Catullus 50 (and Martial, contributed by Benjamin Walter)

I started with the Catullus poem 50, a wonderful poem about a little incident of friendship and spontaneous epigram writing that captures much of the genre. The next three poems by Martial explore these themes of naughtiness, temporariness, and lightness.

Benjamin Walter


Catullus 50

Hesterno, Licini, die otiosi

multum lusimus in meis tabellis,

ut convenerat esse delicatos.

scribens versiculos uterque nostrum

ludebat numero modo hoc modo illoc,

reddens mutua per iocum atque vinum.

atque illinc abii tuo lepore

incensus, Licini, facetiisque,

ut nec me miserum cibus iuvaret,

nec somnus tegeret quiete ocellos,

sed toto indomitus furore lecto

versarer cupiens videre lucem,

ut tecum loquerer simulque ut essem.

at defessa labore membra postquam

semimortua lectulo iacebant,

hoc, iucunde, tibi poema feci,

ex quo perspiceres meum dolorem.

nunc audax cave sis, precesque nostras,

oramus, cave despuas, ocelle,

ne poenas Nemesis reposcat a te.

est vehemens dea: laedere hanc caveto.


We idled yesterday, Licinus, a lot,

On my little notebook—we’d made a pact to be naughty–

Scribbling couplets about this and that,

And playing off each others’, in jest and wine.

I left your place inflamed by your charm,

Licinus, and witticisms–

Not even food would please wretched me!

Calm sleep wouldn’t touch my poor eyes either.

Untamed, I tossed and turned over the whole bed,

Wanting to see the light,

So I could talk to you and of course be with you.

But at last I threw my worn out limbs on the bed,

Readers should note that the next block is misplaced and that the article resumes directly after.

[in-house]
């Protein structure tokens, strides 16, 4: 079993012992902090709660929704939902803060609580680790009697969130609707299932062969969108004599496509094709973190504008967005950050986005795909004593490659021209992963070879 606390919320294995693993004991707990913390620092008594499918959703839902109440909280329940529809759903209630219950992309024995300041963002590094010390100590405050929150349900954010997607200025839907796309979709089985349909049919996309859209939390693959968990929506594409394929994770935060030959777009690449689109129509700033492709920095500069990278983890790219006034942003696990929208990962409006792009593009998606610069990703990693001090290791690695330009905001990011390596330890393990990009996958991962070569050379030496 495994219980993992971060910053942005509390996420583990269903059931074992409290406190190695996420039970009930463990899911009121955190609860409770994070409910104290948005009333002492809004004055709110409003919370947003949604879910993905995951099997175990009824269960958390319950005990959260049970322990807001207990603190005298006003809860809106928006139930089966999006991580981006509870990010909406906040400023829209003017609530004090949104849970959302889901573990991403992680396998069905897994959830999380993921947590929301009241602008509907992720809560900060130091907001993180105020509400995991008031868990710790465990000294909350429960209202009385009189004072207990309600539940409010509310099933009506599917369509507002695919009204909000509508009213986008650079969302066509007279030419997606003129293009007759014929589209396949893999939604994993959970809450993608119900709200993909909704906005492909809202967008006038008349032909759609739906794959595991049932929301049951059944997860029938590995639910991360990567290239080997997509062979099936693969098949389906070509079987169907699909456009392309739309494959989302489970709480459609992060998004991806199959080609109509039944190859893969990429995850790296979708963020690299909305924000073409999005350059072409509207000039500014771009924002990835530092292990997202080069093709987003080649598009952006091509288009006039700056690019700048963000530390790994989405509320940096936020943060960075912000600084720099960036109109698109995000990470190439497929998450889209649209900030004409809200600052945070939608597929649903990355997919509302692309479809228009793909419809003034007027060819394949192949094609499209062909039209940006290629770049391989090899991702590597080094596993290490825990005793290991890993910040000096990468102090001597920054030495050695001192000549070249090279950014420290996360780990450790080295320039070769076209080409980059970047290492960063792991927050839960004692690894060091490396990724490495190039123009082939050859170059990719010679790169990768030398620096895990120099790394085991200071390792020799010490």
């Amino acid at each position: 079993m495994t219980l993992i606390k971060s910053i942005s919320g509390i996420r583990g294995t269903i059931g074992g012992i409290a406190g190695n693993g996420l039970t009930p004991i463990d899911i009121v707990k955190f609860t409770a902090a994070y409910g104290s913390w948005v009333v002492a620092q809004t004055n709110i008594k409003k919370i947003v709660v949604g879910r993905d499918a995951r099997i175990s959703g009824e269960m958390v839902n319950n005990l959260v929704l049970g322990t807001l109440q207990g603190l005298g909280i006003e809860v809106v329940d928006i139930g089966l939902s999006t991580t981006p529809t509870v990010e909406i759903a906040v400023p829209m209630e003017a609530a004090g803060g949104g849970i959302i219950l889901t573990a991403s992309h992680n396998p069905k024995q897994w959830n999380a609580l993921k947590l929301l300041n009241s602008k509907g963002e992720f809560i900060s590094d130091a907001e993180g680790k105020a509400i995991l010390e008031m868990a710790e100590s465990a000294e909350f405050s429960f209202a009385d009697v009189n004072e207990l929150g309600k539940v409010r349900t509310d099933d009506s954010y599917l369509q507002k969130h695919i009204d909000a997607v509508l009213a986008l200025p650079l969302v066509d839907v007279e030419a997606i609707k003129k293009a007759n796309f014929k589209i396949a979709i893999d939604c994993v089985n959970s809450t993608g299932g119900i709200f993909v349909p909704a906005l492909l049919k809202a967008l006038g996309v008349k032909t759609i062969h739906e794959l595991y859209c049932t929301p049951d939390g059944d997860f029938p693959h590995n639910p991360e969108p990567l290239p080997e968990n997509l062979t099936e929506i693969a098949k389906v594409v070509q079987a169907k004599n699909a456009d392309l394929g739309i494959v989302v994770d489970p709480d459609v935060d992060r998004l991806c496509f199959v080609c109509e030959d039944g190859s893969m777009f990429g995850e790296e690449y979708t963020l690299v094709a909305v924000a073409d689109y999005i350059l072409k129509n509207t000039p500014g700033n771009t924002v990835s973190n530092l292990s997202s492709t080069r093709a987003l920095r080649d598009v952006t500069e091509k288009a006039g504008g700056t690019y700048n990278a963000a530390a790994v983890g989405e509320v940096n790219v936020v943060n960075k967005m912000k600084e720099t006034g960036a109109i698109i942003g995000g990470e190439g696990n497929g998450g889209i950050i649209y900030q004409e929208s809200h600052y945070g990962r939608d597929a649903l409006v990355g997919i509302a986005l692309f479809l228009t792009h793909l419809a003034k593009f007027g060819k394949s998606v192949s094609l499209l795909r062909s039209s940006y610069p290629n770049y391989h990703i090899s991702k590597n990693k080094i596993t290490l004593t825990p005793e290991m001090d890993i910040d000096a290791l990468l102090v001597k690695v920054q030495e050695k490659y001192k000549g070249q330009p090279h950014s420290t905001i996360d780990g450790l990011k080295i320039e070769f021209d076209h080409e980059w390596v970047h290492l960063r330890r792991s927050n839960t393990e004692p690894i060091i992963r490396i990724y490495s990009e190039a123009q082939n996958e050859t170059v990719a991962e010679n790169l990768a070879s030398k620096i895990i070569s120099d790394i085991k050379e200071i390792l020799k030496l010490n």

Half dead with labor,

And I made this poem for you, charming friend,

So that you can feel my pain.

So don’t be reckless, and don’t,

I beg, despise our prayers, my jewel,

Lest Nemesis demand her punishments from you;

For she is a vehement goddess; beware to injure her.



Martial 1.107

Saepe mihi dicis, Luci carissime Iuli,

‘Scribe aliquid magnum: desidiosus homo es.’

Otia da nobis, sed qualia fecerat olim

Maecenas Flacco Vergilioque suo:

Condere victuras temptem per saecula curas

Et nomen flammis eripuisse meum.

In steriles nolunt campos iuga ferre iuvenci:

Pingue solum lassat, sed iuvat ipse labor.


You often say to me, “Dearest Lucius Julius,

Write something great: you are a lazy man.”

Well then, give me leisure—but the sort Maecenas once

gave to Flaccus, or his own Vergil.

Then I’d try to write works to outlive the ages

And snatch my name from the flames.

Yoked oxen don’t like to plow sterile fields:

The fertile soil is tiring, but the labor’s a pleasure.


Martial 2.87

Dicis amore tui bellas ardere puellas,

Qui faciem sub aqua, Sexte, natantis habes


You say pretty girls are hot for you, Sextus,

You who have the face of a man underwater.


Martial 4.49

Nescit, crede mihi, quid sint epigrammata, Flacce,

Qui tantum lusus ista iocosque vocat.

Ille magis ludit, qui scribit prandia saevi

Tereos, aut cenam, crude Thyesta, tuam,

Aut puero liquidas aptantem Daedalon alas,

Pascentem Siculas aut Polyphemon ovis.

A nostris procul est omnis vesica libellis,

Musa nec insano syrmate nostra tumet.

‘Illa tamen laudant omnes, mirantur, adorant.’

Confiteor: laudant illa, sed ista legunt.


Believe me, Flaccus, whoever doesn’t know what epigrams are

Calls them a load of tricks and jokes.

But I argue that he plays a lot who writes

About the lunches of cruel Tereus,

Or your dinner, bloody Thyestes,

Or Daedalus fitting clear wings to his boy,

Or Polyphemus feeding Sicilian sheep.

All puffed-up vanity is absent from my little books;

Our muse doesn’t swell with a mad robe.

“Still, everybody praises those poems, they marvel, they adore.”



Chosen and translated by Benjamin Walter.

Text from the Perseus Collection. Read more.

Read more about Martial on Lesbia.


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